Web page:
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Presenter(s): Jeanane M. Ferre, PhD, CCC-A
Credit(s): PDHs: 0.5, ASHA CEUs*: 0.05
Summary: Knowing when, why, and who to refer for central auditory evaluation is challenging, particularly in school settings. This session will address questions that professionals who work in schools or with young people may face: Are there “red flags" for a CAPD? What will I know after the evaluation that I don’t already know? Will results change services? Are we “overtesting/over-referring”? Are there ways to provide screening and/or intervention services that align with school-based RtI/MTSS models of intervention? How can schools screen for processing issues in ways that meet students’ needs and use resources efficiently? After screening, what’s next? Are procedures different across work settings? This course is a recorded session from the 2018/2019 online conference “Central Auditory Processing Disorders (CAPD).”
Credit(s): PDHs: 4.5, ASHA CEUs*: 0.45
Summary: This self-study includes work presented at the Third International Meeting on Internet and Audiology. The articles discuss innovations in audiology, with a focus on teleaudiology and eHealth services. Readers will learn about Internet programs and smartphone applications that assist with the management of hearing and hearing-related issues, as well as how data collected through these means may influence public policy.
Presenter(s): Sharon G. Kujawa, PhD, CCC-A
Credit(s): PDHs: 2.0, ASHA CEUs*: 0.2
Summary: Noise exposure and aging are common causes of acquired sensorineural hearing loss, marked by damaged hair cells and evident in threshold audiograms. Recent studies have shown that well before overt hearing loss is apparent, a more insidious process frequently occurs, one that doesn’t kill hair cells, but instead permanently interrupts their communication with cochlear neurons. This cochlear synaptic loss can be dramatic, even in ears with normal threshold audiograms, where it has been called “hidden hearing loss.” This webinar will review hidden and overt effects of noise and aging on the ear and hearing, focusing on documented synaptopathic and neurodegenerative outcomes and predicted functional consequences, including speech-in noise difficulties, tinnitus, and hyperacusis.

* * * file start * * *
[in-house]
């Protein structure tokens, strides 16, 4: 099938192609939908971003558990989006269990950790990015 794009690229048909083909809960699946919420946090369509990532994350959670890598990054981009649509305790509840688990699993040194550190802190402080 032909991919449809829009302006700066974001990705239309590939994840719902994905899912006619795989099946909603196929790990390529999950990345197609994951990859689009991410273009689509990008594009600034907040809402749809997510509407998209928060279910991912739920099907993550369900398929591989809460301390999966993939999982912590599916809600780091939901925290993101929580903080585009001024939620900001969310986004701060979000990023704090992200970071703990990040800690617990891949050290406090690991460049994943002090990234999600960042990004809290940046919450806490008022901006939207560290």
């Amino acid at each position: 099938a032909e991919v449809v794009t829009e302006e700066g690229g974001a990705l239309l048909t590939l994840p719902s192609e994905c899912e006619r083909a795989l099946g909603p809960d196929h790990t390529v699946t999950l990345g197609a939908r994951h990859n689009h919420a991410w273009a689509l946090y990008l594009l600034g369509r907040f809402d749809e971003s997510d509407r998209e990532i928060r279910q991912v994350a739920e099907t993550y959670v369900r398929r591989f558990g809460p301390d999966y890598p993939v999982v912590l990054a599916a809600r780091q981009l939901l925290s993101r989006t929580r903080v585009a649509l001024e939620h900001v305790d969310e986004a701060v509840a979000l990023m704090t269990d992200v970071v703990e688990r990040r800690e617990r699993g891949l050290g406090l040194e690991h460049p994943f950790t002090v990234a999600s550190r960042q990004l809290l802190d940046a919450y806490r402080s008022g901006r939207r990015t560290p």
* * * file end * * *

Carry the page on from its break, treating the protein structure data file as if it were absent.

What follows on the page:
Presenter(s): Jaynee A. Handelsman, PhD, CCC-A; Lynn Driver, MA, MS, CCC-SLP,
Credit(s): PDHs: 2.0, ASHA CEUs*: 0.2
Summary: The differential diagnosis of autism spectrum disorder (ASD) in children who have a hearing loss is challenging, due in part to the lack of valid standardized assessments for this population. This webinar will explore communication characteristics of children with both ASD and hearing loss and those who are deaf/hard of hearing but do not have ASD, focusing on distinguishing attributes. Awareness of the features that are unique to ASD in the deaf/hard of hearing population will enable clinicians to more accurately identify ASD in these children and lead to earlier access to appropriate and much-needed intervention. The webinar will also highlight the importance of interdisciplinary collaboration when working with children with co-occurring hearing loss and ASD.
Presenter(s): Ryan McCreery, PhD
Credit(s): PDHs: 2.0, ASHA CEUs*: 0.2
Summary: Initiatives such as universal newborn hearing screening and early hearing detection and intervention programs have improved the early identification of hearing loss so children can receive intervention services at a young age. But many of these children still experience significant delays in communication development as they get older. This webinar will discuss what audiologists and speech-language pathologists can do to support optimal communication outcomes in children who use hearing aids. The webinar will explore evidence-based assessment of audibility, monitoring and supporting consistent hearing aid use, and tools for documenting outcomes.
Presenter(s): Michelle S. Bourgeois, PhD, CCC-SLP; Becky Khayum, MS, CCC-SLP; Darby Morhardt, PhD, LCSW; Yvonne Rogalski, PhD, CCC-SLP; Amy Rominger, AuD, CCC-A
Credit(s): PDHs: 3.0, ASHA CEUs*: 0.3
Summary: This course includes three recorded sessions from the 2016 online conference "Maximizing Functional Outcomes for Patients With Dementia." These sessions focus on working with all the stakeholders involved in treating patients with dementia – the individual, family members and other caregivers, and all the health care professionals involved in the person’s care. Sessions discuss caregiver counseling and support, helping patients with hearing loss, and a specific model for interdisciplinary care. The conference included a total of 13 sessions, with the broad goal of describing a range of evidence-based clinical care techniques to get to the heart of patient-centered dementia care.
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